According to the Australian Human Rights Commission:"...organisations that publish documents only in PDF risk complaint under the DDA [Disability Discrimination Act] unless they make the content available in at least one additional format and in a manner that incorporates principles of accessible document design. Additional formats should be published simultaneously with the PDF version..."
The requirement to provide accessible alternatives to PDFs is reflected in mandatory requirements for all Federal Government departments and agencies: "Agencies are reminded that it is still a requirement to publish an alternative to all PDF documents (preferably in HTML)."
Universities Australia's (then Australian Vice Chancellors Committee) guidelines relating to students with a disability and on information access for students with print disabilities are rather old (2006 and 2004) but state:
"The Disability Discrimination Act and the subordinate DDA Standards for Education require universities to provide educational services in an accessible way. This includes providing information to students in a format that they can use and which supports their learning."
If electronic documents are intended for printed use, PDFs excel at ensuring that printed output is the same from one printer to another.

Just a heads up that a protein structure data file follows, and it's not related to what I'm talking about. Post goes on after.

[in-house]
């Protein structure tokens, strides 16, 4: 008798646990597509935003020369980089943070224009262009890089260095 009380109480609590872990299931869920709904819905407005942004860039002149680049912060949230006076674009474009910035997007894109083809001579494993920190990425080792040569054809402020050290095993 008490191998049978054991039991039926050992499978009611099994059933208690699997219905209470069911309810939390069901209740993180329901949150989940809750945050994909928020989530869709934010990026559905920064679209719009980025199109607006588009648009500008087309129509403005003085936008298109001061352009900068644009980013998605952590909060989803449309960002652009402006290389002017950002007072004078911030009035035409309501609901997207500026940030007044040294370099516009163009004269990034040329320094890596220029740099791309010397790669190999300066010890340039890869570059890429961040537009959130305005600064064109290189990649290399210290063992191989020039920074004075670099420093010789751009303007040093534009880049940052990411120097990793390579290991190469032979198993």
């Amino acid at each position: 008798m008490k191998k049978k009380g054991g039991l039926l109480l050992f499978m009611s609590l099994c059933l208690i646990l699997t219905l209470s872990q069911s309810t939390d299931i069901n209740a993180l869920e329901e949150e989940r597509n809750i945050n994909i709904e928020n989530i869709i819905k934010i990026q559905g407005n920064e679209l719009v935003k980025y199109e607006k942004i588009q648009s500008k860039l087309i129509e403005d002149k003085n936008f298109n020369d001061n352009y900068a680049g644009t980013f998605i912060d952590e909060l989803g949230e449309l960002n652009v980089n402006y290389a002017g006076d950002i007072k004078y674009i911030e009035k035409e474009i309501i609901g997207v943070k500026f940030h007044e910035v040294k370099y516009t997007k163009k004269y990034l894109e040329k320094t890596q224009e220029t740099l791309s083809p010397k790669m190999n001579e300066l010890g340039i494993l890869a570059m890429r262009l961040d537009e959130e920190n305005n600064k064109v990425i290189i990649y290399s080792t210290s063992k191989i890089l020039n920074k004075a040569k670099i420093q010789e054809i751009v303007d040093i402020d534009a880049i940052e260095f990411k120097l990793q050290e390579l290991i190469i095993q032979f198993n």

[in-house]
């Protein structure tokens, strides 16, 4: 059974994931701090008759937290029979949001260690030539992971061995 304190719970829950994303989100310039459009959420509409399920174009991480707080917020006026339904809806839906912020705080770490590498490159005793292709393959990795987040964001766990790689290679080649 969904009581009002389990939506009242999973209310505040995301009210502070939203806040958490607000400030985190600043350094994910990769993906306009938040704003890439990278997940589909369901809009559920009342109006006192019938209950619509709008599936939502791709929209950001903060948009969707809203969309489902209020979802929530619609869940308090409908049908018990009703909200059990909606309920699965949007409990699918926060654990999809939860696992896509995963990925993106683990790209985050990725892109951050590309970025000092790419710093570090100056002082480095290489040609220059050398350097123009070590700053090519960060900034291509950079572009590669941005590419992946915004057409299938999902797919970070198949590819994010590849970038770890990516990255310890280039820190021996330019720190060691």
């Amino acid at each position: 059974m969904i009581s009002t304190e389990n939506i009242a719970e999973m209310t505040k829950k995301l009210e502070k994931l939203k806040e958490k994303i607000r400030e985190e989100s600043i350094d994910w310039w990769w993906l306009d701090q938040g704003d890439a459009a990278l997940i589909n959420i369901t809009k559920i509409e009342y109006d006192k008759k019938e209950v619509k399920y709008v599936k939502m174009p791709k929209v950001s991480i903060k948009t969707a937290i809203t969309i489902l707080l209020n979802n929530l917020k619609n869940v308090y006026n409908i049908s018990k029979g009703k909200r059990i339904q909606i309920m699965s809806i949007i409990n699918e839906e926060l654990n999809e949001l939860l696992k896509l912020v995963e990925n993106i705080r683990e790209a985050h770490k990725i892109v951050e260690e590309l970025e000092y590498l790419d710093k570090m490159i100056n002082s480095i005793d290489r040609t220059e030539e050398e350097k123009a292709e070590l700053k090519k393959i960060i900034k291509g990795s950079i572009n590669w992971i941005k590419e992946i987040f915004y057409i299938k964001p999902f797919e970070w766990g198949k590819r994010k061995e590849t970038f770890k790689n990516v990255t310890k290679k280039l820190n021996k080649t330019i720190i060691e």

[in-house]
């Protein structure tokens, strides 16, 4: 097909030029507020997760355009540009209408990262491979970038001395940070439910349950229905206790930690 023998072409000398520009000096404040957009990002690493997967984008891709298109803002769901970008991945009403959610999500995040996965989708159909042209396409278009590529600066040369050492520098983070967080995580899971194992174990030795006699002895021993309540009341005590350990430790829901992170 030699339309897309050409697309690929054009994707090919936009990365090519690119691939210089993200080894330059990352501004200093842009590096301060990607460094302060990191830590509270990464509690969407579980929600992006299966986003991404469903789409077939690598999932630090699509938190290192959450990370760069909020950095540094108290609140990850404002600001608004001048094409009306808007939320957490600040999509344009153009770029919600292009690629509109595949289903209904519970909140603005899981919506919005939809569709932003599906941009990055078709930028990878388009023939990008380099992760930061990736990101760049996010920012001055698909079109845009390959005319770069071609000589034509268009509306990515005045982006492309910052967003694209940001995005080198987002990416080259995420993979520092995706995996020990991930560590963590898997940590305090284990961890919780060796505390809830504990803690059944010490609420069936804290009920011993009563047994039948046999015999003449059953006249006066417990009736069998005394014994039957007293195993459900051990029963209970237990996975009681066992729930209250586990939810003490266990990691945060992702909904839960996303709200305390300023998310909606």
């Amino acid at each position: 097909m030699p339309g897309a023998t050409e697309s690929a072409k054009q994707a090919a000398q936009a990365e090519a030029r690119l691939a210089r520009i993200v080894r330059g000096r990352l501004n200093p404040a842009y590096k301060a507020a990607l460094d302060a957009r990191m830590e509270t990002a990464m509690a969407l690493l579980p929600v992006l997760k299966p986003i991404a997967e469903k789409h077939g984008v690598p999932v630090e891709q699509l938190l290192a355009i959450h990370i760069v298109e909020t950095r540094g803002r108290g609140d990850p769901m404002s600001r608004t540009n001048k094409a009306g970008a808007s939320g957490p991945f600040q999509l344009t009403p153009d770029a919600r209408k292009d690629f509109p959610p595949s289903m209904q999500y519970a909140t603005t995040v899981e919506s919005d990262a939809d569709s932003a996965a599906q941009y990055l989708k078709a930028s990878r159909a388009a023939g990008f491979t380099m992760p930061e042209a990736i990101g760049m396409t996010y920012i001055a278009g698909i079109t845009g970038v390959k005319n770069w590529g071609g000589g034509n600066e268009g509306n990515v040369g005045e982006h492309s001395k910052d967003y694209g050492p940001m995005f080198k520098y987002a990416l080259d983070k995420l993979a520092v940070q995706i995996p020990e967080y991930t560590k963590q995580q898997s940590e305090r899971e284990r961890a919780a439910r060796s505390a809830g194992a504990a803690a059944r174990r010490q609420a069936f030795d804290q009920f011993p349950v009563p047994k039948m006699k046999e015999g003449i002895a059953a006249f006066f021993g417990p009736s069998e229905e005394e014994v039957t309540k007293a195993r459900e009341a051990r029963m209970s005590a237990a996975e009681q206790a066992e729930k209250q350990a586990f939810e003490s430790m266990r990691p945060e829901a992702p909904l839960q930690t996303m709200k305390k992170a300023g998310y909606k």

Adobe has extended the PDF format with detailed forms capability. Online forms may offer similar or better functionality.
PDFs must not be employed online without an accessible alternative.
Portable Document Format (PDF) is a file format created by Adobe in 1993 for document exchange.
PDF is an open standard that was officially published on 1 July 2008 by the ISO as ISO 32000-1:2008.
On the web PDF documents do not engender success like HTML documents do. Search engines and users with special needs do not enjoy PDF nearly as much as HTML and the benefits it brings.
The Human Rights and Equal Opportunity Commission's view is that "organisations that publish documents only in PDF risk complaint under the DDA unless they make the content available in at least one additional format and in a manner that incorporates principles of accessible document design. Additional formats should be published simultaneously with the PDF. version, and at least one such format should be downloadable as a single document if the PDF version is available as a single download."
Reducing your PDFs can improve access for visitors. Annual page views on the website of the Victorian Government's Department of Primary Industries increased from 4.2 million to 5.8 million when they purged their PDFs.
HTML is the format most appreciated by contemporary digital audiences. The use of PDF documents on the University website is acceptable if accessible alternatives are provided.
With that all said we do have advice on how to make PDFs as accessible as possible. See: